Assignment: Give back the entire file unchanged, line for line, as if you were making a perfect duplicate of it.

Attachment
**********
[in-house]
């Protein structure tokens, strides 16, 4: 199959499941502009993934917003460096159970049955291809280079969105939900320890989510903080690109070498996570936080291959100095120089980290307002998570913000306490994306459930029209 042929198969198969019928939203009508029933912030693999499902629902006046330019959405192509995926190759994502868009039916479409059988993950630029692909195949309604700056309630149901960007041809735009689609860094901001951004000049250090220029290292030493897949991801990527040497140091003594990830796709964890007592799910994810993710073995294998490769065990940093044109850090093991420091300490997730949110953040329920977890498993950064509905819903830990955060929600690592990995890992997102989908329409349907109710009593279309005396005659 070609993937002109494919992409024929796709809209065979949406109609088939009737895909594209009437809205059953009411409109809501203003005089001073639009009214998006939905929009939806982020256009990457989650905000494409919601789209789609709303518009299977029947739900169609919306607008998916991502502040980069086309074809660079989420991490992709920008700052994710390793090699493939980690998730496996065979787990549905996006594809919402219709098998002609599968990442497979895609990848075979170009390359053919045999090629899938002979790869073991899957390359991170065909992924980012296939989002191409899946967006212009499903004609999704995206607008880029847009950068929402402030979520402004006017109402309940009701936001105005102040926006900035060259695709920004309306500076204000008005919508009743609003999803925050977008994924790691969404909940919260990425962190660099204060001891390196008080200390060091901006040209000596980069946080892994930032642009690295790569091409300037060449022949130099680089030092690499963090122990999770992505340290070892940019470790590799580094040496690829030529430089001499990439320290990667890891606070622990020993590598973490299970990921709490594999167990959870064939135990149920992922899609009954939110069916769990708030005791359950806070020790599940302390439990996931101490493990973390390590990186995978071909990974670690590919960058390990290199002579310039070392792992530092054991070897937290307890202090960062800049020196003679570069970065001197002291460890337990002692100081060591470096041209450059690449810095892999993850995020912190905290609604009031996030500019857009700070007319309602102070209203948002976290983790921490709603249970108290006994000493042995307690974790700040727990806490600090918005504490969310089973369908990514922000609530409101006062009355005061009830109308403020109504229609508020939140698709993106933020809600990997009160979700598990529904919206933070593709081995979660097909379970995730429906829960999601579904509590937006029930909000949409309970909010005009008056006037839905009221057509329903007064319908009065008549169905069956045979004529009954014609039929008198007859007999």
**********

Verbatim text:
[in-house]
């Protein structure tokens, strides 16, 4: 199959499941502009993934917003460096159970049955291809280079969105939900320890989510903080690109070498996570936080291959100095120089980290307002998570913000306490994306459930029209 042929198969198969019928939203009508029933912030693999499902629902006046330019959405192509995926190759994502868009039916479409059988993950630029692909195949309604700056309630149901960007041809735009689609860094901001951004000049250090220029290292030493897949991801990527040497140091003594990830796709964890007592799910994810993710073995294998490769065990940093044109850090093991420091300490997730949110953040329920977890498993950064509905819903830990955060929600690592990995890992997102989908329409349907109710009593279309005396005659 070609993937002109494919992409024929796709809209065979949406109609088939009737895909594209009437809205059953009411409109809501203003005089001073639009009214998006939905929009939806982020256009990457989650905000494409919601789209789609709303518009299977029947739900169609919306607008998916991502502040980069086309074809660079989420991490992709920008700052994710390793090699493939980690998730496996065979787990549905996006594809919402219709098998002609599968990442497979895609990848075979170009390359053919045999090629899938002979790869073991899957390359991170065909992924980012296939989002191409899946967006212009499903004609999704995206607008880029847009950068929402402030979520402004006017109402309940009701936001105005102040926006900035060259695709920004309306500076204000008005919508009743609003999803925050977008994924790691969404909940919260990425962190660099204060001891390196008080200390060091901006040209000596980069946080892994930032642009690295790569091409300037060449022949130099680089030092690499963090122990999770992505340290070892940019470790590799580094040496690829030529430089001499990439320290990667890891606070622990020993590598973490299970990921709490594999167990959870064939135990149920992922899609009954939110069916769990708030005791359950806070020790599940302390439990996931101490493990973390390590990186995978071909990974670690590919960058390990290199002579310039070392792992530092054991070897937290307890202090960062800049020196003679570069970065001197002291460890337990002692100081060591470096041209450059690449810095892999993850995020912190905290609604009031996030500019857009700070007319309602102070209203948002976290983790921490709603249970108290006994000493042995307690974790700040727990806490600090918005504490969310089973369908990514922000609530409101006062009355005061009830109308403020109504229609508020939140698709993106933020809600990997009160979700598990529904919206933070593709081995979660097909379970995730429906829960999601579904509590937006029930909000949409309970909010005009008056006037839905009221057509329903007064319908009065008549169905069956045979004529009954014609039929008198007859007999």